In Selton, et al. v. Nelson, the Florida Fifth District Court of Appeals considered a hotly contested discovery issue. The plaintiffs filed a petition seeking a writ of certiorari to quash a lower court’s order compelling the plaintiffs to produce copies of sworn witness statements to the defendants. Certiorari is a remedy of last resort that a party can use to obtain review from a higher court during the pendency of a trial. An appellate court can grant a party’s request only when certain elements have been satisfied. First, the petitioner must show that there is a departure from the key requirements of the law, that a material injury would result that would affect the remainder of the litigation, and that the error is not something that could be addressed on appeal after the trial concludes.
The Fifth Circuit first stated its reasoning for granting the plaintiff’s petition for certiorari. In situations in which one party is being compelled to produce documents or information to another party, and the party that must produce the documents asserts a claim of privilege against production, certiorari is the appropriate method for review. A claim of privilege can be based either on the attorney-client privilege doctrine or the attorney work product doctrine. The party who resists production may suffer irreversible prejudice if he or she is required to share the information over his or her objection. Essentially, the party would be letting the “cat out of the bag.”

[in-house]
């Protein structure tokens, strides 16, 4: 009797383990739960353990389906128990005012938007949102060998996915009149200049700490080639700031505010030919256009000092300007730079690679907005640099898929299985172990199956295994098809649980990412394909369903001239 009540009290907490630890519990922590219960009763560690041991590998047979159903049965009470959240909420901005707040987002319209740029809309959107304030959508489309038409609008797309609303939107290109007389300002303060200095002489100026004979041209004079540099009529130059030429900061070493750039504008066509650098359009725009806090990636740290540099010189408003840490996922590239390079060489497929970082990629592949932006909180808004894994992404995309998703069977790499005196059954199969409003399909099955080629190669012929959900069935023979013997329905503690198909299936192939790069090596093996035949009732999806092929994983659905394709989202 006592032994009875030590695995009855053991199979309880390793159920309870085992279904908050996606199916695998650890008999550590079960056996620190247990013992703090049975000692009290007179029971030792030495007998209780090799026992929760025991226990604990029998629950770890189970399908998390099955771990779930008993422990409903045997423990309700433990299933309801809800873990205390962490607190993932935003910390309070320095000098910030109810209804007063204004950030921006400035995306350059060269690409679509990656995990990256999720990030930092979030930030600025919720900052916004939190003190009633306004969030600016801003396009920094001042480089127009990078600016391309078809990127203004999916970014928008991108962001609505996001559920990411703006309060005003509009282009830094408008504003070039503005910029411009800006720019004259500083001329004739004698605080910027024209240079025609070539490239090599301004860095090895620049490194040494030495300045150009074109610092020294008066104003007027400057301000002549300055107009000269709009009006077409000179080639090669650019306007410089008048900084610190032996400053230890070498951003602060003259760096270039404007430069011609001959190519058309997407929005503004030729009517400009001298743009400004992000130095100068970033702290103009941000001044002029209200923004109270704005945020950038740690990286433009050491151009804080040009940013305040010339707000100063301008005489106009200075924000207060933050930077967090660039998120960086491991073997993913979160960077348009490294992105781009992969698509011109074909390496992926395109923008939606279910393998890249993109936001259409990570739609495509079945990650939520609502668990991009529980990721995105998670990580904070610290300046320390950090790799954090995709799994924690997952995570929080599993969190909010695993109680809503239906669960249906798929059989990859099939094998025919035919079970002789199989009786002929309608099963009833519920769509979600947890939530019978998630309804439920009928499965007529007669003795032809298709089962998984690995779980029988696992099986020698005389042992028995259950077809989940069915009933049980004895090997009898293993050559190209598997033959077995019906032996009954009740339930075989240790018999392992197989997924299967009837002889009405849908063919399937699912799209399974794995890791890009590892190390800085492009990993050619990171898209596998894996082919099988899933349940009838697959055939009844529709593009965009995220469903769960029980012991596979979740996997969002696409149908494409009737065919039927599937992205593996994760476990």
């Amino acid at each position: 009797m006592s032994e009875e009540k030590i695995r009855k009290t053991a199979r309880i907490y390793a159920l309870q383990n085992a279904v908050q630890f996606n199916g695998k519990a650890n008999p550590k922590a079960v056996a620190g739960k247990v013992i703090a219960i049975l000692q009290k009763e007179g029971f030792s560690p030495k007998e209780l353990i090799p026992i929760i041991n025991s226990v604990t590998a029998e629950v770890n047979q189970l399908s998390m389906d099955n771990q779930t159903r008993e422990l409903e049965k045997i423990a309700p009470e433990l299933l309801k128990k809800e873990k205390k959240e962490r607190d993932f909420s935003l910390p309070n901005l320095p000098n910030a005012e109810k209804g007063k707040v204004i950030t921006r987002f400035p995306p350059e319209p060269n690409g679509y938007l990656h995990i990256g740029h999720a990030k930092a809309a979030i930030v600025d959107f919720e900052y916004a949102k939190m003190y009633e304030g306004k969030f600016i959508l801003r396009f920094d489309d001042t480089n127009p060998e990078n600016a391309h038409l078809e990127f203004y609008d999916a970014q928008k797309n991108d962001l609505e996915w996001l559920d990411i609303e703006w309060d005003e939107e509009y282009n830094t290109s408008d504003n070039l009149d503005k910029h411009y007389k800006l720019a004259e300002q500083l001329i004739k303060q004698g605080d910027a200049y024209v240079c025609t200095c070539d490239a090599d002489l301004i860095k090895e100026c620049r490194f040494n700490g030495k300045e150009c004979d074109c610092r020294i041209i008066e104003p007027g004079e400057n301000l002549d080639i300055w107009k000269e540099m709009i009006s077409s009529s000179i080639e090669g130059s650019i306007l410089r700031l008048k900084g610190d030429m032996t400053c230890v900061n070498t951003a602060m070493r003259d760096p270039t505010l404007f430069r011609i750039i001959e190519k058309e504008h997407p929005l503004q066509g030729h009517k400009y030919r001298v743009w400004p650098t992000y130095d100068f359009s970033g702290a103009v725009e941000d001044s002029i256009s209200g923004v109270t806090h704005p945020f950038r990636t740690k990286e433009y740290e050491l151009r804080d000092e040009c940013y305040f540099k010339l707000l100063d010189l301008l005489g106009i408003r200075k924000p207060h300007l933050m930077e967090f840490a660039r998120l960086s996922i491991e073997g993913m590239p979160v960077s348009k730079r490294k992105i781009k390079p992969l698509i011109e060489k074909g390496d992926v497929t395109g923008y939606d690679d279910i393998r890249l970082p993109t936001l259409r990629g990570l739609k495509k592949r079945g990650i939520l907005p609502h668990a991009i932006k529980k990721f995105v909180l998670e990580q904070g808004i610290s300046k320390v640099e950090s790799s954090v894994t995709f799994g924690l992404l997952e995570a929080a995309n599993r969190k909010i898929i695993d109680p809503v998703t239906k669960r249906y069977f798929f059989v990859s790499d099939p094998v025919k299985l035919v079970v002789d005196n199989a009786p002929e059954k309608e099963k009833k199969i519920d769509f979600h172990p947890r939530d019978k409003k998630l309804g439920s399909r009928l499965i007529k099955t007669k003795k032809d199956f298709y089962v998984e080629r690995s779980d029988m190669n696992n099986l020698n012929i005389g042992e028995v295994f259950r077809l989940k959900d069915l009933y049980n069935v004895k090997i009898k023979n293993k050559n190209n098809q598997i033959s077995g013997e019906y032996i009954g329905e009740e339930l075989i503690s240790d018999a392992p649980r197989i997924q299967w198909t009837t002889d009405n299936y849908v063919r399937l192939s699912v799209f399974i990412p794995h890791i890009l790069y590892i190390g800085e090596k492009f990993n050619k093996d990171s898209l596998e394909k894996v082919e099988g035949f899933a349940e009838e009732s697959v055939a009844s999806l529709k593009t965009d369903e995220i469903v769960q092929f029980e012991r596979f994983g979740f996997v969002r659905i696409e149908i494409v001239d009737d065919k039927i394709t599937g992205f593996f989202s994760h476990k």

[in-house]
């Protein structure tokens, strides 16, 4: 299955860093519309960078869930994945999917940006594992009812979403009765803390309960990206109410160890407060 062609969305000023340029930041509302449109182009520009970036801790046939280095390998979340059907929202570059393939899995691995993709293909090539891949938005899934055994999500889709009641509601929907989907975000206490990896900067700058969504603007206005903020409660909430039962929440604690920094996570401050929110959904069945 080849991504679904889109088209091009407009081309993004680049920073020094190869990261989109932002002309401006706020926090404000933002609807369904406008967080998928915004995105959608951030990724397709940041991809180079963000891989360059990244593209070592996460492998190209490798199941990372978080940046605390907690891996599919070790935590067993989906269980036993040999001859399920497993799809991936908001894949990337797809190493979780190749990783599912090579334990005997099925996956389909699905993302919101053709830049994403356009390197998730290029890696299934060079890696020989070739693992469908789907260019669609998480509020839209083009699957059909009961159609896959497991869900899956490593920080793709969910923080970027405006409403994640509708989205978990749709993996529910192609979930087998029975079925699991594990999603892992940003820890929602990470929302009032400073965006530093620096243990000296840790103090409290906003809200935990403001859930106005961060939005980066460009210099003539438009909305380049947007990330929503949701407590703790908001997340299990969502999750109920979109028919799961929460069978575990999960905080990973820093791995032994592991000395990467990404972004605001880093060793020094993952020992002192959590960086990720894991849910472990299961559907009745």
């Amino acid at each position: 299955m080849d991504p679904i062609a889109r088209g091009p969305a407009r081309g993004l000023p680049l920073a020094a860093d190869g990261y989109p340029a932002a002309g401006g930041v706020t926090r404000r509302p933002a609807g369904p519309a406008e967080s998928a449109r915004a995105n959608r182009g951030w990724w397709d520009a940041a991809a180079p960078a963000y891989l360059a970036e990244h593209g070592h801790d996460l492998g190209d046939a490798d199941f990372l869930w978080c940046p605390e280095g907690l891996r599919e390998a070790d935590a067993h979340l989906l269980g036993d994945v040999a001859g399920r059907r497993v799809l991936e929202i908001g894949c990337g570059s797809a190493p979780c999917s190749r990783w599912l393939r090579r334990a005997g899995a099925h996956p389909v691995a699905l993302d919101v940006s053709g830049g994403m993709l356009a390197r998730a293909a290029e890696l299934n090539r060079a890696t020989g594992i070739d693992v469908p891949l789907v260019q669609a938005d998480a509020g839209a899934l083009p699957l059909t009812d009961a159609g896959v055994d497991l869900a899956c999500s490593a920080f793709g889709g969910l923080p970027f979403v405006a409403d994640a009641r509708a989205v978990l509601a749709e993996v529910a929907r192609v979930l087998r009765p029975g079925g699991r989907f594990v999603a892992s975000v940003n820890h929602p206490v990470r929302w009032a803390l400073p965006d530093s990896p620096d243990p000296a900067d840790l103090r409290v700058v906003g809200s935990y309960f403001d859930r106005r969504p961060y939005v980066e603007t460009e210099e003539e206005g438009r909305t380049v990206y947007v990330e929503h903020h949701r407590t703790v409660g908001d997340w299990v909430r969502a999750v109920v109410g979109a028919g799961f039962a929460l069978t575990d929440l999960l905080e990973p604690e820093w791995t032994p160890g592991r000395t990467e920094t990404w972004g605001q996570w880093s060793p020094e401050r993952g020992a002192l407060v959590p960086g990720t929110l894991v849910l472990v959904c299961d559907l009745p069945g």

Turning to the subject matter of the order, the appellate court stated that witness statements are something that a party’s legal counsel typically prepares in anticipation of trial. Normally, these documents are considered subject to the work product doctrine and are not immediately discoverable by the opposing party. Once something is deemed subject to work product, it cannot be compelled in discovery unless there is an exceptional circumstance.
The appellate court also cited an older case involving an insurance company’s sworn statement obtained from its insured driver as part of the investigation for the accident at issue. The other driver in the accident eventually filed suit against the insured and requested a copy of the sworn statement in discovery. The matter went to the appellate court, which concluded that the statement was work product and could not be compelled through a court order.
Turning to the present matter, the appellate court quashed the lower court’s order requiring the production of the statement, finding that the lower court failed to perform the requisite in camera inspection to determine whether the statements could be withheld on a claim of work product protection. As a result, the lower court deviated from the requirements of the law, and the resulting harm would not be subject to an adequate remedy on appeal.
If you have been injured in a car accident, the compassionate and knowledgeable lawyers at Lusk, Drasites & Tolisano are prepared to assist you. Navigating the legal system and its complex procedural rules is extremely important. Opposing counsel is going to do everything it can to gain an advantage for its client, meaning you need to protect and assert your rights at each step of the way. Serving clients throughout Southwest Florida, including in Cape Coral, Fort Myers, and Naples, we offer a free consultation to discuss your potential case. Call us now at 1-800-283-7442 or contact us online.